“It’s been an interesting dynamic where you’re born into one of the two — either you’re a Xavier fan or a UC fan,” says Mario Mercurio, Xavier’s director of basketball administration who held the same role under Miller. “On a Tuesday night, if they’re both playing, you might have almost 25,000 people watching basketball. It’s a huge thing here and always has been. Its kind of ingrained in the city’s fiber.”
Reynolds said Xavier benefits from a natural religious connection to schools and families in the area, too.
“Xavier’s very unique,” Reynolds said. “It’s the perfect city for it because it’s a very Catholic city and a lot of Catholic schools in the area feed into Xavier. A lot of kids from the area go there and they end up living (in Cincinnati) forever.”
The culture stays with Xavier, even as the Musketeers have changed coaches four times since Gillen left for Providence in 1994, where, incidentally, he later scared Arizona in an overtime 1997 Elite Eight game that nearly prevented the Wildcats from winning their lone national championship.
After Gillen, there was Skip Prosser, who won 69.5 percent of his games and fostered a strong following that continued after he left for Wake Forest.
“I’ve never met a person who knew him that wasn’t all about coach Prosser at Xavier,” Reynolds said.
Then there was Matta, who came over from Butler to win 101 games — including five in the NCAA tournament — in just three seasons.
When Matta left for Ohio State in 2004, the program slipped into the hands of Miller, who in turn won 71.9 percent of his games between 2004-09, reaching four NCAA tournaments in five years, including two Sweet 16s and an Elite Eight.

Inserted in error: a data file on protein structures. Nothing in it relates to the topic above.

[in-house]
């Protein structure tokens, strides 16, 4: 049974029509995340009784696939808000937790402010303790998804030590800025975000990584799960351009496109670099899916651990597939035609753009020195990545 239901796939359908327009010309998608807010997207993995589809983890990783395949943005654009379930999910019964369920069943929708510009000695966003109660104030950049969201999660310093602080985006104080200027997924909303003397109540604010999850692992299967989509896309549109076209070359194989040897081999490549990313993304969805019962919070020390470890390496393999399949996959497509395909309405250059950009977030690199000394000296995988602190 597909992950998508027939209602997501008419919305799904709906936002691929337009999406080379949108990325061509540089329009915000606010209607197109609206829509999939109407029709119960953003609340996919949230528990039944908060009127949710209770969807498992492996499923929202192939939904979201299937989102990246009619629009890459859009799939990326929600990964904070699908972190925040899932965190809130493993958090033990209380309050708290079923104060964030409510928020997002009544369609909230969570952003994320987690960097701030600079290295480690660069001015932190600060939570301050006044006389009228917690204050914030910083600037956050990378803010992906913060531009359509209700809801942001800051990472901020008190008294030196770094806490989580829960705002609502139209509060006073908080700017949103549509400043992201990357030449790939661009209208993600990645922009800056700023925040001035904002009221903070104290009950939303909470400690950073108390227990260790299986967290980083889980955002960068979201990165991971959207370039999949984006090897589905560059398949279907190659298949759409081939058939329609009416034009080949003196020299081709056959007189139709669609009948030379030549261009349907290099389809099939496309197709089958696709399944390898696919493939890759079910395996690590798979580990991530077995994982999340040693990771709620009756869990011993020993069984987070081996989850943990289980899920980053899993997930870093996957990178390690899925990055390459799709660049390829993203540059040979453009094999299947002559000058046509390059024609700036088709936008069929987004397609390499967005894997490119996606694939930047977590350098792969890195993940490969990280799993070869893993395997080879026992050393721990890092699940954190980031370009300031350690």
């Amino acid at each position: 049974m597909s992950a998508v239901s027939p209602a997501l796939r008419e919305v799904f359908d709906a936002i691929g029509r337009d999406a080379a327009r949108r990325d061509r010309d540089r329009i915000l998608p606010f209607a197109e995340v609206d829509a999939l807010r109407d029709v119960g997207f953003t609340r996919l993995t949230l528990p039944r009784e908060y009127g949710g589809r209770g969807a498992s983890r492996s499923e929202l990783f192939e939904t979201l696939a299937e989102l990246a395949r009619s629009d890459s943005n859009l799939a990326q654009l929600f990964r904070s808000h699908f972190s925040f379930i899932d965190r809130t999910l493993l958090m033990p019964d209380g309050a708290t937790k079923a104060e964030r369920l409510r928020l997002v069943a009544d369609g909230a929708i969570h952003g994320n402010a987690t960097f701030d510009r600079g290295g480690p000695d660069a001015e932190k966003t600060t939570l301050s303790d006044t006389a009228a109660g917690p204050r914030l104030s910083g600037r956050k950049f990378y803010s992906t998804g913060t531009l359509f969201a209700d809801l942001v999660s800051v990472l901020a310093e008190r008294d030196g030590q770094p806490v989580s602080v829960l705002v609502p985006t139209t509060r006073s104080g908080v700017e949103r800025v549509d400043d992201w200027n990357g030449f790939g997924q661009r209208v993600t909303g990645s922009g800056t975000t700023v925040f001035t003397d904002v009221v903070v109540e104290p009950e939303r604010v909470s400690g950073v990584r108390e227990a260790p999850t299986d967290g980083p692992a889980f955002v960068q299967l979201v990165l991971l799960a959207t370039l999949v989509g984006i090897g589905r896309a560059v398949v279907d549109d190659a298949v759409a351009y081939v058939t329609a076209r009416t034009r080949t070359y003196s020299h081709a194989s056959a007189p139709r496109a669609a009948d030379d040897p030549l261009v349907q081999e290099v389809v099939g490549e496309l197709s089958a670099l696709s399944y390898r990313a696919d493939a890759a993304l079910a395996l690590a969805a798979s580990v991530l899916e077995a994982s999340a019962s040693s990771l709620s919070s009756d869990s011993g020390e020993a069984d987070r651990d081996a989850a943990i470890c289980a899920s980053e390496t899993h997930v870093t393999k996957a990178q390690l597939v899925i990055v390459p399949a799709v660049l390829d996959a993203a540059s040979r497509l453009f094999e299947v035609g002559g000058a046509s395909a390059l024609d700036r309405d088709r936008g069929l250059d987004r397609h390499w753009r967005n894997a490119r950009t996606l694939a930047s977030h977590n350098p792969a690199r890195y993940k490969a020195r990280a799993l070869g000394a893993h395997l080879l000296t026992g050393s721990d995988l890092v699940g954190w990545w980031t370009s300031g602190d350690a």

All that success helped strengthen Xavier’s bond with its community and its brand within the college basketball world.
“It’s just winning,” Mercurio said. “If you win, they recognize your success. If you do it for two, it’s like, ‘OK.’ If you do it for five, it’s, ‘Hey, they might be the real deal.’ But if you do it for 10, the upward trajectory gets recognized.
“It started with Pete and continued to grow.”
When Miller took off for Arizona in 2009, he pushed for his top assistant, Mack, to get the job. Miller said at his farewell news conference that he “thought the world of Chris Mack,” and Mack has credited him for helping get the job.
They’re family, by now: Matta, Miller, Mack and the staffers under them at Ohio State, Arizona and Xavier who all still have strong connections.
The only problem is that the success they’re having at different schools now makes March Madness stressful in a different way.
None of them wants to play each other in the NCAA tournament.
Efforts to reach Mack and Miller this week before the NCAA-mandated interviews Wednesday were unsuccessful, but Reynolds said it’s hard for all of them.
“It’s kind of one of those things that when you’re watching the selection show, you’re kind of watching and cheering for them to go off your board,” Reynolds said.
That didn’t happen this year. Twice, in fact, for Miller. He and the Wildcats not only played Matta and Ohio State last Saturday, but now have to face Xavier on Thursday.
It helps that there are no connections between the players and coaches, Reynolds said. Because Miller has been gone six years, he did not recruit any of the current Musketeers, while Mack said last weekend that the Wildcats don’t know him “from a bucket of paint.”
But if history continues, this won’t be the last NCAA tournament meeting between them, either.
Miller has turned Arizona back into a perennial national power, and Mack is continuing the strong legacy at Xavier.
“The one thing I’m excited about with Xavier is the legacy will certainly continue under the direction of the new coach,” Miller said upon leaving Xavier. “This machine will keep on moving in a positive direction.”